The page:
Conway began to try something new with his art — he started to speculate. He began drawing pudgy dinosaurs, and dinosaurs with weird skin flaps, and so many feathers they looked like birds. There was always a standard conservative dinosaur at the center of his drawings, but then he would cover it with more speculative elements.
He wasn’t claiming that every dinosaur he was drawing was perfectly accurate, but he wanted to show people that dinosaurs as a group probably had a lot more weird variety than we tend to think. “In order to get the overall picture of dinosaurs right I think you need a healthy dose of speculation in there,” Conway says. That doesn’t mean anything goes. Conway is careful to say that dinosaur art should reflect the latest science—what we know for sure—but we’ll never know everything.
John Conway eventually decided to give the world a dose of speculation in the form of a book. He teamed up with Darren Naish and another paleoartist named Memo Koseman, and published a slim little paperback titled All Yesterdays: Unique and Speculative Views of Dinosaurs and Other Prehistoric Animals.
The book is filled with dinosaurs that look very different from what most people imagine. There’s a triceratops that’s covered in spines, a majungasaurus with skin that camouflages it against the forest floor, and a therizinosaurus that is so covered in feathers it looks like a haystack. And next to each image the artist describe why they drew it that way. The camouflaged dinosaur is drawn that way because the artists reasoned that its oddly-proportioned body might have made it vulnerable to predators and in need of a defense strategy.
All Yesterdays also tried to expand our understanding of dinosaur behavior. Usually when we see a fierce tyrannosaurus rex it’s attacking another dinosaur. But the dinosaur probably spent most of its time sleeping, and so that’s how John Conway drew it.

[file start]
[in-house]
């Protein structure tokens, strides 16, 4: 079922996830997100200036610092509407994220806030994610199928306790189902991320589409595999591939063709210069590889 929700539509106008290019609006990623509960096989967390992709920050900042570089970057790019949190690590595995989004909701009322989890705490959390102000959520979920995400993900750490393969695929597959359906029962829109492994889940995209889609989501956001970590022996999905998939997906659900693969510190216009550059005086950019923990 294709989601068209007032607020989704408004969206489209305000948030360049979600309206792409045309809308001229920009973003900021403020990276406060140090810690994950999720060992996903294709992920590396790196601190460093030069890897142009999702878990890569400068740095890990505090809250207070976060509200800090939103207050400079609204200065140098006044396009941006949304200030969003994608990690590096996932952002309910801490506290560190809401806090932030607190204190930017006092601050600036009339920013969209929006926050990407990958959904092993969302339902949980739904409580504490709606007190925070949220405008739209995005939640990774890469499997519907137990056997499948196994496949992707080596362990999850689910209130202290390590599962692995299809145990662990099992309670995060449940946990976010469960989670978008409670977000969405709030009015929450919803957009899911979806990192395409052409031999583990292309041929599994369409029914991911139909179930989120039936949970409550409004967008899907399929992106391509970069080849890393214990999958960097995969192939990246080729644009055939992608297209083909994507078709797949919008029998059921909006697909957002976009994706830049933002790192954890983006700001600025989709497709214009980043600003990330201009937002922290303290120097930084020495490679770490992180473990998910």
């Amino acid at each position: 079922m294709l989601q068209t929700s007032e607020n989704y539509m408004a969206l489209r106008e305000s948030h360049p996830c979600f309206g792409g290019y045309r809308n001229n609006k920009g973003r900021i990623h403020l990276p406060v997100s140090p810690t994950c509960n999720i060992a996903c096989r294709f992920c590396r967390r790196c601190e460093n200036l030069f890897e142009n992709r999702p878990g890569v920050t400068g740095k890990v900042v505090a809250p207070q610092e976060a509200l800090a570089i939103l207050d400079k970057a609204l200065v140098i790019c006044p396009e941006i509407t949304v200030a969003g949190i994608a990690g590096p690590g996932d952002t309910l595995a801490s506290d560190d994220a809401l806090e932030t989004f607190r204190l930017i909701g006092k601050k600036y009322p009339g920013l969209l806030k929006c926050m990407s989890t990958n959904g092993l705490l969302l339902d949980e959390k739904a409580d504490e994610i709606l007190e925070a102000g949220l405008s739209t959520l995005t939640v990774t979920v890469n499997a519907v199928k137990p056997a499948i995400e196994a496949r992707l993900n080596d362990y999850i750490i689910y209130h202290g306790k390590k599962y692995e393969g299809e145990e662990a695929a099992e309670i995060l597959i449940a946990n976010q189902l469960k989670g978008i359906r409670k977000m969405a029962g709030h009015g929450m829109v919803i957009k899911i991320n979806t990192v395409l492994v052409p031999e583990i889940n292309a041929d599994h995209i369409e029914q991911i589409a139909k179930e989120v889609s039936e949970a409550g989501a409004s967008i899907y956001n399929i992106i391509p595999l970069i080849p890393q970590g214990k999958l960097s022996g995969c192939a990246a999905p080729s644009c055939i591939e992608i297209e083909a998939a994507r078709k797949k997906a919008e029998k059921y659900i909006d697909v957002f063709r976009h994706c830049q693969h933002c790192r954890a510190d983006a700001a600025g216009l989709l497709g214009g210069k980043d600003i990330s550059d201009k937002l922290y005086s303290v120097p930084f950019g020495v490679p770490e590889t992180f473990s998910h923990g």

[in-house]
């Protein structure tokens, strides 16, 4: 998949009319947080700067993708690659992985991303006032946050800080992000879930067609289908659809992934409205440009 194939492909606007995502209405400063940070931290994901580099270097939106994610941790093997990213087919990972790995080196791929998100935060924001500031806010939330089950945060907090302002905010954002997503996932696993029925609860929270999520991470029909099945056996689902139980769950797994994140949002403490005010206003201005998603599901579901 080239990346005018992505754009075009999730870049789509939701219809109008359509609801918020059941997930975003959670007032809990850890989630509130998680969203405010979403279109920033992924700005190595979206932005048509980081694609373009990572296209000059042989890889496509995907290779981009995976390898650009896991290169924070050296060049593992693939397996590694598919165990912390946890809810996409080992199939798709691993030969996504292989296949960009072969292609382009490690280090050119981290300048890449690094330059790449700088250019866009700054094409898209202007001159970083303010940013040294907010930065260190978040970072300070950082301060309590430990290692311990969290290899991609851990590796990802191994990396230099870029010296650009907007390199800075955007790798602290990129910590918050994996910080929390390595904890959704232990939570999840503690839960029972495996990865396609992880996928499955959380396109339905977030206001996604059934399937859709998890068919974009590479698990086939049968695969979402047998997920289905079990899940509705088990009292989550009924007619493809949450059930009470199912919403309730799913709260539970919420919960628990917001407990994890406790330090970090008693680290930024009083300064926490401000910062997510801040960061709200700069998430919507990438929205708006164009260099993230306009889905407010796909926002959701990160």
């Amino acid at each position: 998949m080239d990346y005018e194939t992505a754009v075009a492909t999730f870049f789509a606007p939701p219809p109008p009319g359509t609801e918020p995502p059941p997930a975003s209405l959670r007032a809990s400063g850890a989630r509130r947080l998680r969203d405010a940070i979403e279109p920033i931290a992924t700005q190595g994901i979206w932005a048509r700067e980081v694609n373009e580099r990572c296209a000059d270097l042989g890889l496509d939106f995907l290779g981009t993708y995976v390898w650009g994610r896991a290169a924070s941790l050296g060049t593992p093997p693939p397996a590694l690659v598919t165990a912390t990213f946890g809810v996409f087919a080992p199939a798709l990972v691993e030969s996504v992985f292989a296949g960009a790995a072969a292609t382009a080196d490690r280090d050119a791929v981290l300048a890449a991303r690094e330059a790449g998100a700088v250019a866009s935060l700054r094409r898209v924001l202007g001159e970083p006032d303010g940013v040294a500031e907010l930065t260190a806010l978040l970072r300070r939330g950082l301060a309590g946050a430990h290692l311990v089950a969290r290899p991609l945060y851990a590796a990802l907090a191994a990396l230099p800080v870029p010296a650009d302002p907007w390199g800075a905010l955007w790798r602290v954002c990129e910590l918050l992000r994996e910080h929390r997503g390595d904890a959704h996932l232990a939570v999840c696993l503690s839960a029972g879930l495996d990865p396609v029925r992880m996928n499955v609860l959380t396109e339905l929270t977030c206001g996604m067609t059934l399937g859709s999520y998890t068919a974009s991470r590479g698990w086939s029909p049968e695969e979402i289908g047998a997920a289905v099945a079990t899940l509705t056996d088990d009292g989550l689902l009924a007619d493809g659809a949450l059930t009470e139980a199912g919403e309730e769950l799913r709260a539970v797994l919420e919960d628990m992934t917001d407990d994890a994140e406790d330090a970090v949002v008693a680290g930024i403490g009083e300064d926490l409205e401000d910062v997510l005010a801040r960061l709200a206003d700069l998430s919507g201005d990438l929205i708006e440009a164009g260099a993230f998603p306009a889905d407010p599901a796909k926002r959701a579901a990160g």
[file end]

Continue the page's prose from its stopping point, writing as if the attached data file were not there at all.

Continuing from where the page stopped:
All Yesterdays was a real hit, and helped spark a little speculative movement within the paleoart community. Darren Naish says it’s more acceptable now to draw a dinosaur based on a hypothesis. For example, horned dinosaurs like triceratops have these large nostrils that have confused paleontologists for years. There have been a few different hypotheses put forward by scientists — one of them is that the dinosaur may have had inflatable nose balloons, almost like a hooded seal.
Twenty years ago, if someone were to draw a triceratops with nose balloons, they would have been laughed at. But Naish says that it’s now quite reasonable for an artist to depict the dinosaur that way as long they explain that choice. Of course, that doesn’t mean triceratops definitely had nose balloons!
But by drawing it that way, it’s like the artist is asking us to keep an open mind. Because even though we know a lot about the prehistoric world, the science is always changing. The past is always a moving a target.